With the latest of this summer’s big rock festivals just days away we’re focusing on five of the must-see bands of the weekend at High Voltage 2011.

First up it’s retro blues rockers Black Country Communion and we’ve grabbed frontman Glenn Hughes for an exclusive pre-festival chat! 

rushonrock: How does the second BCC album differ from the first?

Glenn Hughes: The new album is darker and heavier than the first. I wanted to write songs with substance – introducing stuff I hadn’t talked about for 10 or 15 years. It’s about people dying. It’s about secrets. It’s pretty dark.

rushonrock: Is that how you intended it to be?

GH: Rock fans in general tend to gravitate towards the darker lyric anyway. They don’t want me to sing about puppies. Black Country Communion is a rock band and we understand that.

rushonrock: After an impressive debut could you relax working on album number two?

GH: Putting together the second album was the perfect process for me. It was a good chance to stretch my muscles and pump it up with Black Country Communion. I’ve sold my soul for rock n roll.

rushonrock: Why are you so enthusiastic about this project?

GH: It’s like being in a real band again with me as the ringmaster. I wasn’t prepared to do that years ago but it’s the right situation at the right time. I can kick some major ass in this band.

rushonrock: How did the songwriting process work out for the new record?

GH: I needed Joe [Bonamassa] for two weeks at the end of the year but I could only get him for three days. It was a good thing that I came in with the songs. I came in with 10 songs and Joe came in with two – two songs will be bonus tracks.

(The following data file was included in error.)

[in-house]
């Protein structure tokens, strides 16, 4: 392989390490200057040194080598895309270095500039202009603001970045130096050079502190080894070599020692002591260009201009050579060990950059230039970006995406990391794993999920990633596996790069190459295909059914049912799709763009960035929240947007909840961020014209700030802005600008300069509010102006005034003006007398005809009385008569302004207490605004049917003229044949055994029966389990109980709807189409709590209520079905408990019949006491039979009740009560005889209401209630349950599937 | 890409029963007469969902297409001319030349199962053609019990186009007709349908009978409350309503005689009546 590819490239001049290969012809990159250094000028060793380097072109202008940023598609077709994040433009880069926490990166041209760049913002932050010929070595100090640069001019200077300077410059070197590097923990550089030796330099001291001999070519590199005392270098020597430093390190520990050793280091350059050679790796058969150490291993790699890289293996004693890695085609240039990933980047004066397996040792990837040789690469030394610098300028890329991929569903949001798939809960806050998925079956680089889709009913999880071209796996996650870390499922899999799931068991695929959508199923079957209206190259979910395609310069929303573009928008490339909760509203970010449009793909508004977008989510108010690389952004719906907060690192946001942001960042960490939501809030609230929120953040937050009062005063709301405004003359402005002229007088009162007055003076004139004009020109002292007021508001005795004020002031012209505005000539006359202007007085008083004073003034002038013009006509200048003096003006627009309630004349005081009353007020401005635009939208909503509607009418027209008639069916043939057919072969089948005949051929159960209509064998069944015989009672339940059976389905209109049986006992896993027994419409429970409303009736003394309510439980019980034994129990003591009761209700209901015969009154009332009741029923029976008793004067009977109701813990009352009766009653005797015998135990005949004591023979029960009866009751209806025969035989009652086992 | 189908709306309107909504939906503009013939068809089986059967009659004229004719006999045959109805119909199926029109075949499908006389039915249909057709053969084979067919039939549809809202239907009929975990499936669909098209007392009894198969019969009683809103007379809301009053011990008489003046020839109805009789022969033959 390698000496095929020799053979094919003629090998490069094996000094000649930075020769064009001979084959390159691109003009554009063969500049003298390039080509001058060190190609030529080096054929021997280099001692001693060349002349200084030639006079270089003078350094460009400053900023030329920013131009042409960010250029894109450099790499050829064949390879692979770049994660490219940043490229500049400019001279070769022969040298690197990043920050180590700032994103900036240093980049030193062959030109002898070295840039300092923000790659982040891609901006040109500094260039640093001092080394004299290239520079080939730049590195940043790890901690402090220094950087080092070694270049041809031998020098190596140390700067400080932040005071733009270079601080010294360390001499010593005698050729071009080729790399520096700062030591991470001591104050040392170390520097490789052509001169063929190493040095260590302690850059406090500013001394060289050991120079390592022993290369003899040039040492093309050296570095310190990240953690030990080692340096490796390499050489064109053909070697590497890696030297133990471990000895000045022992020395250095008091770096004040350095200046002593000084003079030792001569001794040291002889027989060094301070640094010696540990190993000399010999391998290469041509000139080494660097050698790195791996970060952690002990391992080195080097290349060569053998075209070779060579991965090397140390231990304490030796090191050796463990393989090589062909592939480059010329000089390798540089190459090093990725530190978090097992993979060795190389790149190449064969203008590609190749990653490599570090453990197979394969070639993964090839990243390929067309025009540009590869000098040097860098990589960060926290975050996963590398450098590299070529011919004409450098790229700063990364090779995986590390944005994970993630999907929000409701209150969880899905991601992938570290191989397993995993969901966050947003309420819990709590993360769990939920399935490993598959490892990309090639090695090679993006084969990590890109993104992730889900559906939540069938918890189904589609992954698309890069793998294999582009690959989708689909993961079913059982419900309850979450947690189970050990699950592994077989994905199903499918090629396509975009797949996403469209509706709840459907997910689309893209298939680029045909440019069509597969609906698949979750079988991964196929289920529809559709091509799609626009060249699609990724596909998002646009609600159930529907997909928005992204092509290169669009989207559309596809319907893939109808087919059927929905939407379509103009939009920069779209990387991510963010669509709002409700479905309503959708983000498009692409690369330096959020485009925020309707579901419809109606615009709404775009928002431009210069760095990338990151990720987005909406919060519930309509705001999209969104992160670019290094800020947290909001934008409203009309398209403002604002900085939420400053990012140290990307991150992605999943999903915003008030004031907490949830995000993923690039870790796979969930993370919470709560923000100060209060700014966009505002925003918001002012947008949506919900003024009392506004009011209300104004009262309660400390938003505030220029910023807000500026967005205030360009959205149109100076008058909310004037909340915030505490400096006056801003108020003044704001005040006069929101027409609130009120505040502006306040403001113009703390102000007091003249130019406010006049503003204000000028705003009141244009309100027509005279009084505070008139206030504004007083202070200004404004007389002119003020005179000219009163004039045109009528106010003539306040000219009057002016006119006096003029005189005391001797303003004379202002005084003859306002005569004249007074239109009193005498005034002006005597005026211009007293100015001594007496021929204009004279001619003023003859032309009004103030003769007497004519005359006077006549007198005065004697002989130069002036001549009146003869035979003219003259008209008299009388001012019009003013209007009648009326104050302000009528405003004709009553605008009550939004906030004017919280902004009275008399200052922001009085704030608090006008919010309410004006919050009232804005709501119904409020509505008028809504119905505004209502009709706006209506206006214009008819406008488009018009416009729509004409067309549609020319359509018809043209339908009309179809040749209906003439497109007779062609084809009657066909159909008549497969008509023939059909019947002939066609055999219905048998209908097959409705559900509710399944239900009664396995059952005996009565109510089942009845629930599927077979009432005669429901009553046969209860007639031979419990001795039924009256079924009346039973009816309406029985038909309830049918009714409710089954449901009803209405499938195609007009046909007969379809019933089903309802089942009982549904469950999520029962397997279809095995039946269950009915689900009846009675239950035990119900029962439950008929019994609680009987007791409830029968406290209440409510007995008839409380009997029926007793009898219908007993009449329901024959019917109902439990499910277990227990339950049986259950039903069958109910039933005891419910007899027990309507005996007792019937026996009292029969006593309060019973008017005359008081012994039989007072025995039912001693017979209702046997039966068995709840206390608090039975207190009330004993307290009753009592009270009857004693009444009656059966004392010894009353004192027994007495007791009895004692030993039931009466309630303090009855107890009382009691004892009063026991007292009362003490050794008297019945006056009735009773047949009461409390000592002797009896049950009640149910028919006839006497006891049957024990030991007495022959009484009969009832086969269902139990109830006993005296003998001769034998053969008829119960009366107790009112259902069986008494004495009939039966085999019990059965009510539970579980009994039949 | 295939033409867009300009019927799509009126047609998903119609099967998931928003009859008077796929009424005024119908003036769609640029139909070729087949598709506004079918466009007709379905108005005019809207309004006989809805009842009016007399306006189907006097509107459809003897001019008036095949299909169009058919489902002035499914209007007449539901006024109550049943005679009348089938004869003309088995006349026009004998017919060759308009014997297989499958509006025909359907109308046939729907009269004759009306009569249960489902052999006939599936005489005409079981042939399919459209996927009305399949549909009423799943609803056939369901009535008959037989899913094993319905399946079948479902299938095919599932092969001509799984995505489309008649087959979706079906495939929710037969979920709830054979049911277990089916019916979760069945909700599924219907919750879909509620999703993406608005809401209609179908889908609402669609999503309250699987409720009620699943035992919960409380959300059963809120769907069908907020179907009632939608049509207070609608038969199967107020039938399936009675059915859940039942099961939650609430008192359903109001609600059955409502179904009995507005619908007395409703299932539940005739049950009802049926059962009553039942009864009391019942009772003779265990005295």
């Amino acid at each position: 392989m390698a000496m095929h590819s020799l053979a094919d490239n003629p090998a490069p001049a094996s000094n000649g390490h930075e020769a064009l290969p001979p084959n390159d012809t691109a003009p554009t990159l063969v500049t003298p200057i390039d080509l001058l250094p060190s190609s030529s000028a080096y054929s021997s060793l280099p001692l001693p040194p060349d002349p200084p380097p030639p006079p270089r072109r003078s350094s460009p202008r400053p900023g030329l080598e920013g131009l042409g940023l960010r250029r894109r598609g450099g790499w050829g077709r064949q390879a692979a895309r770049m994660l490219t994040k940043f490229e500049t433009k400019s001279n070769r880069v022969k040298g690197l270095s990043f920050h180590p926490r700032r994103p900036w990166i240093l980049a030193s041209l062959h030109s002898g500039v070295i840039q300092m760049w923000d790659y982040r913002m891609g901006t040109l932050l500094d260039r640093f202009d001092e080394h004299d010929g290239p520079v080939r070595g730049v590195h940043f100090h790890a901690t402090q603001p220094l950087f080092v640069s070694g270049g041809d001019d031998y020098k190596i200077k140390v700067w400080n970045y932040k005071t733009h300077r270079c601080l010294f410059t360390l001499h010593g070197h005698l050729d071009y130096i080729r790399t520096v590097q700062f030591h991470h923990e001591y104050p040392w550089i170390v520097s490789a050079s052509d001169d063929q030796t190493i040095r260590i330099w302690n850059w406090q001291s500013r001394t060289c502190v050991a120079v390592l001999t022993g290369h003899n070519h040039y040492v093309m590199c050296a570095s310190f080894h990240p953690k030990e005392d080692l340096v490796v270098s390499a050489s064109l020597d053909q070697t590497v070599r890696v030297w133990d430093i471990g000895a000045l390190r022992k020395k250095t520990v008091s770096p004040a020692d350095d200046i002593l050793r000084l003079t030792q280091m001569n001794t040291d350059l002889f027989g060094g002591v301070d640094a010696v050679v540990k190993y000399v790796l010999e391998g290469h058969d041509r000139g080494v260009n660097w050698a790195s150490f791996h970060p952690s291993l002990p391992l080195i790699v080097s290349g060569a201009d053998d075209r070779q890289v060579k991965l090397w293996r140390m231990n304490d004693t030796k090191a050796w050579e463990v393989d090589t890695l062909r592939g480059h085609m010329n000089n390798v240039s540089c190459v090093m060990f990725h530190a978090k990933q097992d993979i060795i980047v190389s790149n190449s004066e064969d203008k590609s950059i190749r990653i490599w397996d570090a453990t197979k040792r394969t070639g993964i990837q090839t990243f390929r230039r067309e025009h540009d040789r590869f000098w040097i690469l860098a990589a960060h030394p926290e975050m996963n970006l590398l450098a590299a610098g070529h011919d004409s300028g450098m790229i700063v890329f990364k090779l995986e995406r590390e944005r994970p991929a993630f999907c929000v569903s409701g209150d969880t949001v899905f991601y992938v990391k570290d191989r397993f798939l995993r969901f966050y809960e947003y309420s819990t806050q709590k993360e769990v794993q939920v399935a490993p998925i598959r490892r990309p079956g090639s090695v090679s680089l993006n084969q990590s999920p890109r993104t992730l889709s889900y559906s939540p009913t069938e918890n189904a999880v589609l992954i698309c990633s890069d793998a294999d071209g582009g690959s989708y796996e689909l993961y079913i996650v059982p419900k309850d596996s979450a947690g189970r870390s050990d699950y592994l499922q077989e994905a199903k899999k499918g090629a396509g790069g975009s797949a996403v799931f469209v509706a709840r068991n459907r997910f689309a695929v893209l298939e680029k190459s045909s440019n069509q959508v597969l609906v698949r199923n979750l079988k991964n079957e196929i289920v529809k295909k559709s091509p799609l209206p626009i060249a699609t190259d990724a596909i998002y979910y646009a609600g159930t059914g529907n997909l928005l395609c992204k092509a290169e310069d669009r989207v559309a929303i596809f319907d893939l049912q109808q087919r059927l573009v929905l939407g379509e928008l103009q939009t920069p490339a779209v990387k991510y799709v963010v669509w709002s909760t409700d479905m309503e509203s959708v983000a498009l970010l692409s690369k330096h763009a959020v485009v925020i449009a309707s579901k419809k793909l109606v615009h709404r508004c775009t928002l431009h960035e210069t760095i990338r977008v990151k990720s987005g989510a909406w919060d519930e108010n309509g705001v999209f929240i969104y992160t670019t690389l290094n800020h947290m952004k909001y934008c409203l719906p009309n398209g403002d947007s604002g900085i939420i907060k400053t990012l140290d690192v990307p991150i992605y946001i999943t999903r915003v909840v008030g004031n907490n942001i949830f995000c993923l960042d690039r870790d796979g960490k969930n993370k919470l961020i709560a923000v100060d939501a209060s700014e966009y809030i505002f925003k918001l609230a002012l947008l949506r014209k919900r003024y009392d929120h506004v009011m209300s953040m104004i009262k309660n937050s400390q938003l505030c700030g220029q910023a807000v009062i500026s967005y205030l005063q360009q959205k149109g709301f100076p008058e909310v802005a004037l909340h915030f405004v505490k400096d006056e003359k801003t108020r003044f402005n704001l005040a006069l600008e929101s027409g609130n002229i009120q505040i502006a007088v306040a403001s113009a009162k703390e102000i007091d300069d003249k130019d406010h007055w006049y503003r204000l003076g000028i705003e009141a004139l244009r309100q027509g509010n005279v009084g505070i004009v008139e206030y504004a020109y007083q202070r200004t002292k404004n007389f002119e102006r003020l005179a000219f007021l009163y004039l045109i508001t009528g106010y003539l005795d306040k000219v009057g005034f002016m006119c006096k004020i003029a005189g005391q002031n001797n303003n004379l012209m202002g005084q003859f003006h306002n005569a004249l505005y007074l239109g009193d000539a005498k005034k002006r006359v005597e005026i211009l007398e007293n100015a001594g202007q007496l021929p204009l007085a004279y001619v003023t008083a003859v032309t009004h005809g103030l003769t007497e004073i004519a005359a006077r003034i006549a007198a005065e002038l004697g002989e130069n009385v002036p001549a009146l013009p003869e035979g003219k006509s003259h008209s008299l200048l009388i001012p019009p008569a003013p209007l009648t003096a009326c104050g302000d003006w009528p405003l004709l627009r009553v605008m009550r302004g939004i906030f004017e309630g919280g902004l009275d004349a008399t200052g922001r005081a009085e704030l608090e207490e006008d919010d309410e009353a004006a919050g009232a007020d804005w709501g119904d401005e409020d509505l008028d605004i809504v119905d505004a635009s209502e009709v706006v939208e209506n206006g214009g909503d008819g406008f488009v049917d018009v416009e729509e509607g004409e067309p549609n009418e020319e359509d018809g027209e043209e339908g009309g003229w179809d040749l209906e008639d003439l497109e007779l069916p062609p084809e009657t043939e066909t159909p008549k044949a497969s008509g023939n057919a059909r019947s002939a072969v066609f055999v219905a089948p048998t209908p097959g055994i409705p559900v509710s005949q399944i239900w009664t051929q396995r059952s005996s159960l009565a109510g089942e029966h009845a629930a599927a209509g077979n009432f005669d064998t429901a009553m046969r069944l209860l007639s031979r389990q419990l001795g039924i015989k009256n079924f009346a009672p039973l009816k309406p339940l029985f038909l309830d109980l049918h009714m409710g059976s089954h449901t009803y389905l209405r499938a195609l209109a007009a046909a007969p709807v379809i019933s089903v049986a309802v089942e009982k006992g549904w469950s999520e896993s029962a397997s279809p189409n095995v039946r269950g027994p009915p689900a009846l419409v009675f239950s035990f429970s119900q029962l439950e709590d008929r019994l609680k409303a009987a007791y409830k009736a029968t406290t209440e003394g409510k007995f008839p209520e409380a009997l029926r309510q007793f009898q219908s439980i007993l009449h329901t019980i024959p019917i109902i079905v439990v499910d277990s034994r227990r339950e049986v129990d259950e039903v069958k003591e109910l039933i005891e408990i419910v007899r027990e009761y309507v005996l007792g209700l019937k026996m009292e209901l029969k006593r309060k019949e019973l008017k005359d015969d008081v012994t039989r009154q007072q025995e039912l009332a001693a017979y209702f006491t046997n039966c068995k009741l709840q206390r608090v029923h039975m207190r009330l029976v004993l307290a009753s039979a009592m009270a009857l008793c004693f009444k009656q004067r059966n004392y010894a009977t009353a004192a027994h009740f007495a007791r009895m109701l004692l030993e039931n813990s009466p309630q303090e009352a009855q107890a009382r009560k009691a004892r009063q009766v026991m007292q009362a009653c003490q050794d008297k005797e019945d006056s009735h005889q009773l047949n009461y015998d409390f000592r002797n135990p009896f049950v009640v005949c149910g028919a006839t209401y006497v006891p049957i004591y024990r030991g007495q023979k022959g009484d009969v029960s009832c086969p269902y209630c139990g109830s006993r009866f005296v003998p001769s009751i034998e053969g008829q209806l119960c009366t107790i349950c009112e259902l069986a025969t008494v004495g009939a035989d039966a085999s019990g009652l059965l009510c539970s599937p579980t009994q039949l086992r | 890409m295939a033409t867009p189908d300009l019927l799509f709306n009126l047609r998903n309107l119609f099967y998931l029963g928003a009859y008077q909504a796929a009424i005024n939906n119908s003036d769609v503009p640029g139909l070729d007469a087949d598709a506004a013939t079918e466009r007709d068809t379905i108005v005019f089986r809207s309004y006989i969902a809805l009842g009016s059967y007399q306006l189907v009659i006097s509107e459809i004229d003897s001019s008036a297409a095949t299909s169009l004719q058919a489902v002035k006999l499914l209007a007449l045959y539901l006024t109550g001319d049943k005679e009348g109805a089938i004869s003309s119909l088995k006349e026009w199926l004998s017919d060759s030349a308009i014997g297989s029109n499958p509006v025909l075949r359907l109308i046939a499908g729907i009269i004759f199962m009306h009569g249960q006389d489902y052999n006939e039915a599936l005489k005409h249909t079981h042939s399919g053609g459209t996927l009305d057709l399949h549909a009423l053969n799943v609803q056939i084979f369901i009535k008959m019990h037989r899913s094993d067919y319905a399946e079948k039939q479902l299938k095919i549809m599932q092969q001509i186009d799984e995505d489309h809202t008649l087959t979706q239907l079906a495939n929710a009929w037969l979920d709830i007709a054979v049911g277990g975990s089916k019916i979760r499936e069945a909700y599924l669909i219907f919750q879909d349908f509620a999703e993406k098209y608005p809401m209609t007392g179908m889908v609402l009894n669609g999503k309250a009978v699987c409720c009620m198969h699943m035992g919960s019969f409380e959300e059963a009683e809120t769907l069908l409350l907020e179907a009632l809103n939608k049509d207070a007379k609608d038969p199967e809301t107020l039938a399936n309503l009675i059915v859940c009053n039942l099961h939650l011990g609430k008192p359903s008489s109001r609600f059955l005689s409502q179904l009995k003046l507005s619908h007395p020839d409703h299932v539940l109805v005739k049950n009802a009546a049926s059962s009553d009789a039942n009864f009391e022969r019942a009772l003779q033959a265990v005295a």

rushonrock: BCC might be more of a band in 2011 but you’re still very much the man in charge…

GH: I’m a bit of a control freak. I’ll happily admit that. Being in charge of the songwriting gives me the most enjoyment. I’ve been playing and singing for a long, long time but writing the songs give me a lot of joy. Having Joe on my shoulder is a huge help. He might turn out to be the greatest blues rock writer as well as the greatest guitar player around.

rushonrock: But everyone’s saying the drum work is what really sets BCC 1 and BCC 2 apart…

GH: Jason Bonham recorded out of his skin for this album. We’re now hearing the son of John Bonham at his finest. Let’s give Jason his due – he is an exceptional performer. Musically, pound for pound, he’s the best drummer that I’ve worked with and I’ve worked with just about every major drummer there is!

rushonrock: The gigs are coming thick and fast this month – are you enjoying the challenge?

GH: I formed Black Country Communion with a view to touring. This band was never meant to be a studio project. I want to play live. I might be the oldest member of the band but I have the youngest mindset! I’m a live entertainer and I like to get out there in front of the fans. I’m a performer in every sense. That’s just what I do. I really, really enjoy myself when I’m out on stage.

rushonrock: Are you still in this for the long haul?

GH: We’re not messing around where Black Country Communion is concerned. There’s a live DVD and Blu-Ray coming in time for Christmas and we really want to establish the band as a genuine classic rock brand.

rushonrock: What do you hope to get out of a swift return to the High Voltage festival?

GH: High Voltage is going to be something special this year. Last year was very daunting and very sad. I was up there on stage doing the Heaven & Hell set and there was Wendy Dio crying on one side and my wife crying on the other. It was bittersweet I suppose. For Black Country Communion this is the biggest gig we’re doing in 2011. It’s the only festival we’re doing this summer and we want it to be very special for the UK fans.

rushonrock: How are you going down on the other side of the Pond?

GH: We’re doing great in America as well. The US is getting the full Black Country Communion treatment. We’re a global band. We appeal to different people. The Germans are getting a great big kick out of it. But we’re born to be a big band in the world of rock – we’re not called Black Country for any other reason than that’s where we honed our craft: in the home of rock and metal.